Availability - ???
Pricing - ???
Rating - 90

Monday, December 9, 2019

Glen Moray 14 year old 2004 Old Malt Cask 20th Anniversary

Though they've recently been tinkering with a slew of NAS whiskies, Glen Moray had a range of low-priced age-stated single malts for the past decade or two. Even though their prices were fair, I have nearly no experience with that distillery's output. Like so many other Glens their official whisky is artificially colored, chillfiltered and diluted to the max so my interest was minimal.

I wrote about the distillery's history three years ago, and have little to add except that the year this single cask was distilled (2004) was when the former Macdonald & Muir sold the distillery to LVMH. So, I'm not sure if this was distilled under Bill Lumsden's supervision or not. Or if it even matters. If you've had more experience with Glen Moray and know of a style change please let me know in the comment section below. I'm all for more whisky education, of both words and liquid. And today's liquid learning was sent to me by My Annoying Opinions (thanks, Teach!) who has posted a simultaneous review of this same whisky this very morning!

Distillery: Glen Moray
Owner: La Martiniquaise
Region: Speyside (Elgin)
Bottler: Hunter Laing
Series: Old Malt Cask
Age: 14 years old (April 2004 - August 2018)
Maturation: probably a hogshead
Outturn: 337
Alcohol by Volume: 50%
Chillfiltered? No
Colorant added? No

Quite a bit of bread, cheese and herbs in the nose at first. The herbs remain but the other two float off. There's also a vegetable broth note. Small notes of lemon juice, flower blossoms and vanilla linger. The whisky has an unusual palate that closely matches the nose. Definitely a salty broth note on top of a citrus base. Then little bits of corn syrup and mint. The finish is very tangy and lightly sweet. Minor notes of black pepper and copper/blood.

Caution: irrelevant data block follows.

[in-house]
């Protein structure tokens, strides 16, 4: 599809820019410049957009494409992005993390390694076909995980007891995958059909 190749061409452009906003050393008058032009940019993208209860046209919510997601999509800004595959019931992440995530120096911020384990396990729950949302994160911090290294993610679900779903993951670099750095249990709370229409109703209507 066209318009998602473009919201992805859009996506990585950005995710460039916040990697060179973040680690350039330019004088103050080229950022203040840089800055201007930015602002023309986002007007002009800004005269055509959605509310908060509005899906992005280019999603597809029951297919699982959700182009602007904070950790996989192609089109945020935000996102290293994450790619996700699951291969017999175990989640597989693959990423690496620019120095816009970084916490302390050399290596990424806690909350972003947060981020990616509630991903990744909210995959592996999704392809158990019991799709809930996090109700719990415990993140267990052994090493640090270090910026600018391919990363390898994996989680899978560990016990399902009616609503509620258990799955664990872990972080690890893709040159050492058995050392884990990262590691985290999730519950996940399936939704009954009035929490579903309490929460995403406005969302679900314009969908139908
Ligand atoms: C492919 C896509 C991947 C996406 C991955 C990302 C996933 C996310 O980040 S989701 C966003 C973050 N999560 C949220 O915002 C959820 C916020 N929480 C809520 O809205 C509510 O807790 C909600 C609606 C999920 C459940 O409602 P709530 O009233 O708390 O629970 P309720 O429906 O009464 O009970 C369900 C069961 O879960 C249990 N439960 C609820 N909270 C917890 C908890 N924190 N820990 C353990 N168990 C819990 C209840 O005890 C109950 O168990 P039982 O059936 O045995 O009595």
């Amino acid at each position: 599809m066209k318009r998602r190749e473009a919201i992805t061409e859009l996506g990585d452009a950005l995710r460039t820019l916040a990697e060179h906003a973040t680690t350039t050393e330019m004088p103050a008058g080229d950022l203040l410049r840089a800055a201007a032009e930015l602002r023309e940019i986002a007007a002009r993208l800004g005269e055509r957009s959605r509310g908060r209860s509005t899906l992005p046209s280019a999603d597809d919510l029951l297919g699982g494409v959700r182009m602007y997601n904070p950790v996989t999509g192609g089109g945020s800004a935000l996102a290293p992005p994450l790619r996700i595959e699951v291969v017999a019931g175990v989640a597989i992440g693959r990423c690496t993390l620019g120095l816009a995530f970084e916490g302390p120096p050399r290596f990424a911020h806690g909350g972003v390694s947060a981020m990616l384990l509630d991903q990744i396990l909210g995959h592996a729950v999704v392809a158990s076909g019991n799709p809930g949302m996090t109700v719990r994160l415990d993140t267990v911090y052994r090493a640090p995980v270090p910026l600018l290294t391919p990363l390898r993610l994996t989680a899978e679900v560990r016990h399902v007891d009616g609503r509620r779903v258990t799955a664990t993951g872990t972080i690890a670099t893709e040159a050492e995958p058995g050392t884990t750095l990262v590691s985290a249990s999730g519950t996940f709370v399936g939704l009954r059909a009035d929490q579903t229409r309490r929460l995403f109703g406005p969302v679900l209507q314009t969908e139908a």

DILUTED TO ~43%abv, or 1 tsp of water per 30ml of whisky
The nose shifts and opens up a little. Though a grassy note leads the way, there's also apple peel, lemon zest, toasted coconut and smoked almonds. The palate stays lean and tangy. Barley, oats and sweetness make up the rest. It finishes tangy and yeasty with toasted grains and an herbal bitterness.

Paler than a Kravitz in winter, this whisky reminds me of the ol' green bottle Cadenheads releases, though much less violent. It reads new and young, though not off-putting, instead crisp and spirit-forward. What it sacrifices is any sort of complexity. It delivers quirk, salt, herbs and tang (lowercase "t"), no more, no less. Perhaps this is close to the distillery's style?

Availability - Probably fewer than a dozen European retailers
Pricing - £55-£65
Rating - 82, preferred with water

Friday, December 6, 2019

Randy Brandy drinks 2 batches of L'Encantada XO Armagnac

Begging for Pearls brought the righteous Lib indignation this week. Mmmm god it's delicious. Who needs food? JUST COOK UP SOME EAU DE VIE À LA GAUCHE AND SHOOT IT BETWEEN MY TOES.

As an extra Christmas present to us all, Krabs then went full hipster with one of those This Terrible Thing That No One Likes is Actually Good gems because those posts always age well.

And since, like testicles, all good things descend in threes, so Randy Brandy is here to review TWO L'Encantada armagnacs.

At L'Encantada, François and François [Ed. note: Not their actual names.] [Better Ed. note: Shut up.] have Crafted two batches of XO: Lot 1 and Lot 2.0, also known as There Is Pibous In It and There is NO Pibous In It.

L'Encantada found two casks of Domaine Lous Pibous and you won't believe what happened next!

They blended them with three casks of not-Pibous. Brilliant. Because there is definitely an infinite amount of Pibous in the world. Anyway, Lot 1.

Hot for BILFs? Then Lot 2 is for you. 40% of it is 30+ year old fluid, so pull your cork to that. (I should work in advertising.)

That's all the intro I had the patience for. I liked it.

Here are my notes.

LOT 1 - There Is Pibous In It, 46.8%abv
Nose - It's very Christmassy. Allspice, dried cherries, apple pie and chestnuts. Wet twigs and envelope glue. Oaky like an old bourbon.
Palate - Spicy, like pumpkin pie spice. Maple, honey, cinnamon, salted butter and lemon.
Finish - Salted nuts and honey. Tannins and lemon.

More Notes - L'Encantada is good at finding armagnacs that smell like very old bourbon, but don't taste like you blew an oak tree. So, yes this will thrill bourbon geeks whose jaws are sore. The notes of apples, cherries and lemons are also much appreciated.